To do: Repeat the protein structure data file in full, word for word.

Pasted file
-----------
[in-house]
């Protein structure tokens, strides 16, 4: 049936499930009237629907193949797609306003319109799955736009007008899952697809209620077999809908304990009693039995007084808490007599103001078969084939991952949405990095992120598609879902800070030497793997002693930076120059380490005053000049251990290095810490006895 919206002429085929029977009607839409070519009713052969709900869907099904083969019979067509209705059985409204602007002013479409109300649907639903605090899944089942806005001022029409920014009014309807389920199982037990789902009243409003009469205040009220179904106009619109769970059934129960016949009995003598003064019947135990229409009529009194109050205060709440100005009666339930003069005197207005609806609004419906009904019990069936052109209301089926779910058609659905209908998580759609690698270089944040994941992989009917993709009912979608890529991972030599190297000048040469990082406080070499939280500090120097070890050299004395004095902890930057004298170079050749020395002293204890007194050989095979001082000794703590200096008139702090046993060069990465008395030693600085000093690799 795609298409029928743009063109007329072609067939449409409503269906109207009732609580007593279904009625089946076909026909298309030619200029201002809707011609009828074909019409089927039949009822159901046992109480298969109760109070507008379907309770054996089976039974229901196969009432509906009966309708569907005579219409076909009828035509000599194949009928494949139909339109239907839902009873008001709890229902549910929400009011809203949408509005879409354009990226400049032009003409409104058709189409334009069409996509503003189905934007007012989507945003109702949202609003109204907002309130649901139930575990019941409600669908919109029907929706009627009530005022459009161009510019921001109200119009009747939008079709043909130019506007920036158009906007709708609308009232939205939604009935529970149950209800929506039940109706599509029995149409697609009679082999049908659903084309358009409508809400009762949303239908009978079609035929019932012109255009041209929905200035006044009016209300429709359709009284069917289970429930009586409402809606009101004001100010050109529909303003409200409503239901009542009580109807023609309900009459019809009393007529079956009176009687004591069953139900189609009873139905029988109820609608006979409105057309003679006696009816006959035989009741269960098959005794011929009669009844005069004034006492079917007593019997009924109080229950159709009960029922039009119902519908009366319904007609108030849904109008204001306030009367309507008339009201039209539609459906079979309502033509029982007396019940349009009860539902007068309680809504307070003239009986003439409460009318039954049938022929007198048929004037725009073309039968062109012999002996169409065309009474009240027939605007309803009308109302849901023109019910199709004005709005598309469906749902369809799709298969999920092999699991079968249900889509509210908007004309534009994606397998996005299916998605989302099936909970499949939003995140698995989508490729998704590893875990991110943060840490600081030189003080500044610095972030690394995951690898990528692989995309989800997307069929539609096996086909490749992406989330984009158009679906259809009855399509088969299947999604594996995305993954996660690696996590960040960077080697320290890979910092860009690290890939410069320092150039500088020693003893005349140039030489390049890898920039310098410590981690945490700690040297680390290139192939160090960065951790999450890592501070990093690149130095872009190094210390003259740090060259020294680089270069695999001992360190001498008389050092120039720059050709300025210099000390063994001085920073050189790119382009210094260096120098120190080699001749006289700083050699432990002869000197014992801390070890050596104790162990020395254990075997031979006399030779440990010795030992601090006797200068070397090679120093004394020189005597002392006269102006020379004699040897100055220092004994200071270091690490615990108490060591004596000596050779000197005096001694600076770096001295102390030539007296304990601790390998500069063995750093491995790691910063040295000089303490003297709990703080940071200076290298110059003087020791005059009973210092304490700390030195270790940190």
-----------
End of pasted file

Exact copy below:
[in-house]
């Protein structure tokens, strides 16, 4: 049936499930009237629907193949797609306003319109799955736009007008899952697809209620077999809908304990009693039995007084808490007599103001078969084939991952949405990095992120598609879902800070030497793997002693930076120059380490005053000049251990290095810490006895 919206002429085929029977009607839409070519009713052969709900869907099904083969019979067509209705059985409204602007002013479409109300649907639903605090899944089942806005001022029409920014009014309807389920199982037990789902009243409003009469205040009220179904106009619109769970059934129960016949009995003598003064019947135990229409009529009194109050205060709440100005009666339930003069005197207005609806609004419906009904019990069936052109209301089926779910058609659905209908998580759609690698270089944040994941992989009917993709009912979608890529991972030599190297000048040469990082406080070499939280500090120097070890050299004395004095902890930057004298170079050749020395002293204890007194050989095979001082000794703590200096008139702090046993060069990465008395030693600085000093690799 795609298409029928743009063109007329072609067939449409409503269906109207009732609580007593279904009625089946076909026909298309030619200029201002809707011609009828074909019409089927039949009822159901046992109480298969109760109070507008379907309770054996089976039974229901196969009432509906009966309708569907005579219409076909009828035509000599194949009928494949139909339109239907839902009873008001709890229902549910929400009011809203949408509005879409354009990226400049032009003409409104058709189409334009069409996509503003189905934007007012989507945003109702949202609003109204907002309130649901139930575990019941409600669908919109029907929706009627009530005022459009161009510019921001109200119009009747939008079709043909130019506007920036158009906007709708609308009232939205939604009935529970149950209800929506039940109706599509029995149409697609009679082999049908659903084309358009409508809400009762949303239908009978079609035929019932012109255009041209929905200035006044009016209300429709359709009284069917289970429930009586409402809606009101004001100010050109529909303003409200409503239901009542009580109807023609309900009459019809009393007529079956009176009687004591069953139900189609009873139905029988109820609608006979409105057309003679006696009816006959035989009741269960098959005794011929009669009844005069004034006492079917007593019997009924109080229950159709009960029922039009119902519908009366319904007609108030849904109008204001306030009367309507008339009201039209539609459906079979309502033509029982007396019940349009009860539902007068309680809504307070003239009986003439409460009318039954049938022929007198048929004037725009073309039968062109012999002996169409065309009474009240027939605007309803009308109302849901023109019910199709004005709005598309469906749902369809799709298969999920092999699991079968249900889509509210908007004309534009994606397998996005299916998605989302099936909970499949939003995140698995989508490729998704590893875990991110943060840490600081030189003080500044610095972030690394995951690898990528692989995309989800997307069929539609096996086909490749992406989330984009158009679906259809009855399509088969299947999604594996995305993954996660690696996590960040960077080697320290890979910092860009690290890939410069320092150039500088020693003893005349140039030489390049890898920039310098410590981690945490700690040297680390290139192939160090960065951790999450890592501070990093690149130095872009190094210390003259740090060259020294680089270069695999001992360190001498008389050092120039720059050709300025210099000390063994001085920073050189790119382009210094260096120098120190080699001749006289700083050699432990002869000197014992801390070890050596104790162990020395254990075997031979006399030779440990010795030992601090006797200068070397090679120093004394020189005597002392006269102006020379004699040897100055220092004994200071270091690490615990108490060591004596000596050779000197005096001694600076770096001295102390030539007296304990601790390998500069063995750093491995790691910063040295000089303490003297709990703080940071200076290298110059003087020791005059009973210092304490700390030195270790940190």